Try Something New - Foraging!

Posted by Whole Earth | 05.29.2024

A forager displays in their cupped hands wild blueberries!



Try Something New - Foraging!


Our Try Something New for this summer is Foraging! Just by virtue of being alive, you have had ancestors who successfully foraged many thousands of years ago. And in more recent times, foraging has been a way to find food in lean times or for us today to add some variety to our everyday meals.


Now the first thing to remember is that our ancestors had access to plant knowledge that had been handed down for generations. They knew which plants were safe to eat and to use as medicine and which ones should be left alone. Unless you're a part of a very traditional family, you probably don't have family members who've seen to it that this knowledge has been passed on to you. But fear not! Here in Texas and in many other parts of the country, it is possible to learn foraging from folks who know plants and fungi and are willing to share their knowledge with you. Plus there are excellent field guides to assist you in your plant studies.


Not to dampen your enthusiasm but foraging is a serious endeavor. It's not enough to take a class and then head out to see what you can find. A lackadaisical approach to plant identification can lead to serious illness and even death. So how do we begin?


Foraging Texas by Eric Knight and Stacy CoplinA good place to start would be acquiring a good field guide to foraging. Here in Texas an excellent choice would be Falcon Guides Foraging Texas - Finding, Identifying, and Preparing Edible Wild Foods in Texas by Eric M. Knight and Stacy M. Coplin. Other possibilities with a national focus are Foraging - Explore Nature's Bounty and Turn Your Foraged Finds into Flavorful Feasts by Texan Mark "Merriwether" Vorderbruggen or Edible Wild Plants - Wild Foods from Foraging to Feasting by John Kallas.


All three books have important introductory material touching on topics such as general safety, the ethics of foraging, plant identification skills, foraging equipment, and techniques for harvesting. In Foraging Texas, the authors include a section on "The Most Dangerous Wild Plants in Texas" believing that these are the first plants we should learn to identify. The list includes Poison Ivy, Moonflower, and Texas Mountain Laurel among others.  All three guides include range maps. For Texans, Foraging Texas is the most useful as the range map is the state and shows the counties where the plant is most likely to be found. Foraging and Edible Wild Plants have maps of the United States and Canada showing plant distribution.


Perhaps the most important skill for successful foraging is learning how to identify plants. This involves becoming knowledgeable about botanical terminology concerning leaf arrangement, leaf shapes, leaf types, leaf margins, and the structure of flowers. Foraging and Foraging Texas each have glossaries and diagrams to help with plant identification. If you'd like to take a deep dive into the subject, Botany in a Day - The Patterns Method of Plant Identification by Thomas J. Elpel is an excellent introduction to the topic as well as to the plant families of North America.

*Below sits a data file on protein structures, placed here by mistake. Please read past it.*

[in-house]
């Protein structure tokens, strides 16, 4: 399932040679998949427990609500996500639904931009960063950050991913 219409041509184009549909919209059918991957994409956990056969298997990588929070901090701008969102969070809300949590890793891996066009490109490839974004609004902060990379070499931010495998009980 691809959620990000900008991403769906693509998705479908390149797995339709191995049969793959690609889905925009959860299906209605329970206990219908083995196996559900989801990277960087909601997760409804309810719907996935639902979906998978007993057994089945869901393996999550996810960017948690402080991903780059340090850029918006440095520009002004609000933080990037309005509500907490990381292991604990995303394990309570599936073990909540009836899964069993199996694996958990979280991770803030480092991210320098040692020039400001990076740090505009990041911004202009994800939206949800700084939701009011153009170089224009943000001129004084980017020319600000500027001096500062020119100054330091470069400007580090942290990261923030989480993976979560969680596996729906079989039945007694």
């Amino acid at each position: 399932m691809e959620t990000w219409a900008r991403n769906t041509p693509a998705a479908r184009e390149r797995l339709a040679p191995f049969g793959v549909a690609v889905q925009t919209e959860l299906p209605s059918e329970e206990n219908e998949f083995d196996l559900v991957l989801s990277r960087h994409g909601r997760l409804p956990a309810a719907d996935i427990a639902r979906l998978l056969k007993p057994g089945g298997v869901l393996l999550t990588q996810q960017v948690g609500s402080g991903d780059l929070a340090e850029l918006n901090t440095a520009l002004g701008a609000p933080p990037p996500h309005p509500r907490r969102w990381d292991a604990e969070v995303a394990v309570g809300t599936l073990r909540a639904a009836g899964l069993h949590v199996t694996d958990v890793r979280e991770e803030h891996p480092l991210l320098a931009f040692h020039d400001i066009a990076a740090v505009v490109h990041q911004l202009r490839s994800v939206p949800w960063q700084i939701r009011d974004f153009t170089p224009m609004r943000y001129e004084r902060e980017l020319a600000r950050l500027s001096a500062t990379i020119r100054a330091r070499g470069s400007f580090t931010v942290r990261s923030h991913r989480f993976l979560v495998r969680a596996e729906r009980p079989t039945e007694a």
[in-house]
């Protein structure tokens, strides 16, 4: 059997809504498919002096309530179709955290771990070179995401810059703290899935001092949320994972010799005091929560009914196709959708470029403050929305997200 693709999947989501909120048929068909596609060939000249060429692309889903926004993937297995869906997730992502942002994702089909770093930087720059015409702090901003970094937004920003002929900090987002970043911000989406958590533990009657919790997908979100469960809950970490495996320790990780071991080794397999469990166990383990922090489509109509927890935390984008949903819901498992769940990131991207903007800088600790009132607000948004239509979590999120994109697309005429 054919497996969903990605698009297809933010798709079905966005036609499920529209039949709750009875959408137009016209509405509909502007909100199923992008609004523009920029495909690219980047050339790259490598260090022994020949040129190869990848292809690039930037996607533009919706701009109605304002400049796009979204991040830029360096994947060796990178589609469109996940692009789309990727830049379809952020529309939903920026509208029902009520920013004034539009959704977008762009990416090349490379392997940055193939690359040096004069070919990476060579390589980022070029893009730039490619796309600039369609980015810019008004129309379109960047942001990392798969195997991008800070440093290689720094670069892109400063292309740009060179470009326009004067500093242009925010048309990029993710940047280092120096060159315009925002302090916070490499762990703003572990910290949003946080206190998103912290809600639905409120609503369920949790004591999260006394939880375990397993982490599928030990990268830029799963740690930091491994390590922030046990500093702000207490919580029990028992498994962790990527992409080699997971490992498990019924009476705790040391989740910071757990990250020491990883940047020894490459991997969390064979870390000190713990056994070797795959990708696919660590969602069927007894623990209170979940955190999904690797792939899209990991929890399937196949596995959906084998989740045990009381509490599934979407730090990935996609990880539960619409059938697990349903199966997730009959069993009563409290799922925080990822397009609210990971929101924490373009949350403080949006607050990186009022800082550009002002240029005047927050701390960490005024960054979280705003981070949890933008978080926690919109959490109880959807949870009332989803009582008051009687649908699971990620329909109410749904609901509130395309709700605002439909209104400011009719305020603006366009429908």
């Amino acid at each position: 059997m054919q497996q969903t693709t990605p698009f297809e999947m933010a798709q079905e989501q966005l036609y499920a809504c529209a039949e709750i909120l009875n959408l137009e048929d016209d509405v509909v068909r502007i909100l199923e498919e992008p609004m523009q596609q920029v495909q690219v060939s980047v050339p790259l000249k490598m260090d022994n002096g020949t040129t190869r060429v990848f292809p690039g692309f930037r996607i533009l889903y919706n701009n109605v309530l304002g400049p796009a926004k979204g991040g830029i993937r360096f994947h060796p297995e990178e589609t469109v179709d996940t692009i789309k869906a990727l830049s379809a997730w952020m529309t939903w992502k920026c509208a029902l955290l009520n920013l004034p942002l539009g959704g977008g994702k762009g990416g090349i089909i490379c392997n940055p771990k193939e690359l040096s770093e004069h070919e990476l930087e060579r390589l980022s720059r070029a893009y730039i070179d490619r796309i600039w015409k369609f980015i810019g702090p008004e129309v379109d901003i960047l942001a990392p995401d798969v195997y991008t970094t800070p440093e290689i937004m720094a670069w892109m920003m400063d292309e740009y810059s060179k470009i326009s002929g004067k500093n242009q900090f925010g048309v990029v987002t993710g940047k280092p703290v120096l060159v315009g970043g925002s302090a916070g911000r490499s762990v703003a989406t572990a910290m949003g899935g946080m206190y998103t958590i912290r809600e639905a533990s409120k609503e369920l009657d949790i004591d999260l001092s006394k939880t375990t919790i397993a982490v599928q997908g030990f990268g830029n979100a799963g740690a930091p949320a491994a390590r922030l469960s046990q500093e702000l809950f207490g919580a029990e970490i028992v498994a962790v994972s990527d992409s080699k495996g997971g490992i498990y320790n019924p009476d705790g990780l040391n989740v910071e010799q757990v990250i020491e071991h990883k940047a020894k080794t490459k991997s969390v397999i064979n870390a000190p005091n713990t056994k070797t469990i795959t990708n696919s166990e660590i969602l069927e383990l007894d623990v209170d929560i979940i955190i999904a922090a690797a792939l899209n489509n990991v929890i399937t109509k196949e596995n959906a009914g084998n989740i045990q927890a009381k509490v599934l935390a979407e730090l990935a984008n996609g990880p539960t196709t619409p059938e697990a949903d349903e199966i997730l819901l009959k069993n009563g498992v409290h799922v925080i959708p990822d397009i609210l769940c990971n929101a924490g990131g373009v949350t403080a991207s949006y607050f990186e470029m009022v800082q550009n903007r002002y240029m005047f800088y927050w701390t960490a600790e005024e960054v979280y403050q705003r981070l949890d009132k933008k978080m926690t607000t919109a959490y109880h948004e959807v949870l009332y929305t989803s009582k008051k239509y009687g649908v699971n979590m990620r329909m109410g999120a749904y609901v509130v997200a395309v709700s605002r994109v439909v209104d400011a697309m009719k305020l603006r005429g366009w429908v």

Each of the guides divide edible plants into several categories - trees, shrubs and vines, weeds or herbs, wildflowers, and forbs, as well as aquatic plants. Merriwether includes a few mushrooms and lichen for good measure. Merriwether describes over 70 plants, Knight and Coplin, over 90 while Kallas takes an in-depth look at 14 plants. Each plant listing includes photographs, the scientific name, plant description, range and habitat, related species, toxic lookalikes if a warning is needed, uses, recipes and proper preparation.


Looking for information on foraging classes near you? Eat the Planet has a state-by-state list.


Here in Texas - 

Merriwether's Foraging Texas - Includes more information and photos on plants, plus Texas range maps. Possibilities can be sorted by color, environment, use and season. There is also a section on Emergency Preparedness, plus links to his social media feeds including @merriwetherforager.


Another forager you may enjoy following on social media is Alexis Nikole Nelson. You can find her on Instagram @blackforager


Interested in mushrooms? Visit the Central Texas Mycological Society website for class listings and other events. 



Top Tips for Foraging

Learn from the experts. Take classes. Study field guides.

Learn the most dangerous plants first.

Forage with friends.

Wear protective clothing and watch your step.

Avoid toxic environments.

Forage in permitted locations.

What's in season?

ALL features of the plant must match guide photos and descriptions.

Document everything.

Don't mimic animals. What's safe for them may be poisonous for humans.

Leave 90% of the plant for regrowth

Use a sharp knife for harvesting so the plant will heal quickly.

Leave no trace!








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